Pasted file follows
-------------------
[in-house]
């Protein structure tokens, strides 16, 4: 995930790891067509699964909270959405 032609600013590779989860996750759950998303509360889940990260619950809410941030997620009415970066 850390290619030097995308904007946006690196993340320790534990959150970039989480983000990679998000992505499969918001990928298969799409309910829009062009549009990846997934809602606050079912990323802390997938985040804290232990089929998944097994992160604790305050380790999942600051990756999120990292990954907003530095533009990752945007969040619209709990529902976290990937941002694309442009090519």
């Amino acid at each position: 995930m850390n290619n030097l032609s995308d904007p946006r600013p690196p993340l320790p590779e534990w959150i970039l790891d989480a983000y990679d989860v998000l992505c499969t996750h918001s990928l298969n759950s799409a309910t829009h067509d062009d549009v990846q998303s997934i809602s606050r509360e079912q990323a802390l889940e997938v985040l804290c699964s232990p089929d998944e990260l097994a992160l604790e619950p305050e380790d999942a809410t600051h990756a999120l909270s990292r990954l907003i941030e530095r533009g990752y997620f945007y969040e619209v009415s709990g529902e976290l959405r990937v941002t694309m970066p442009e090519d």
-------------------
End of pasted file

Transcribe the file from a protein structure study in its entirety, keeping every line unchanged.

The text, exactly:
[in-house]
């Protein structure tokens, strides 16, 4: 995930790891067509699964909270959405 032609600013590779989860996750759950998303509360889940990260619950809410941030997620009415970066 850390290619030097995308904007946006690196993340320790534990959150970039989480983000990679998000992505499969918001990928298969799409309910829009062009549009990846997934809602606050079912990323802390997938985040804290232990089929998944097994992160604790305050380790999942600051990756999120990292990954907003530095533009990752945007969040619209709990529902976290990937941002694309442009090519």
């Amino acid at each position: 995930m850390n290619n030097l032609s995308d904007p946006r600013p690196p993340l320790p590779e534990w959150i970039l790891d989480a983000y990679d989860v998000l992505c499969t996750h918001s990928l298969n759950s799409a309910t829009h067509d062009d549009v990846q998303s997934i809602s606050r509360e079912q990323a802390l889940e997938v985040l804290c699964s232990p089929d998944e990260l097994a992160l604790e619950p305050e380790d999942a809410t600051h990756a999120l909270s990292r990954l907003i941030e530095r533009g990752y997620f945007y969040e619209v009415s709990g529902e976290l959405r990937v941002t694309m970066p442009e090519d």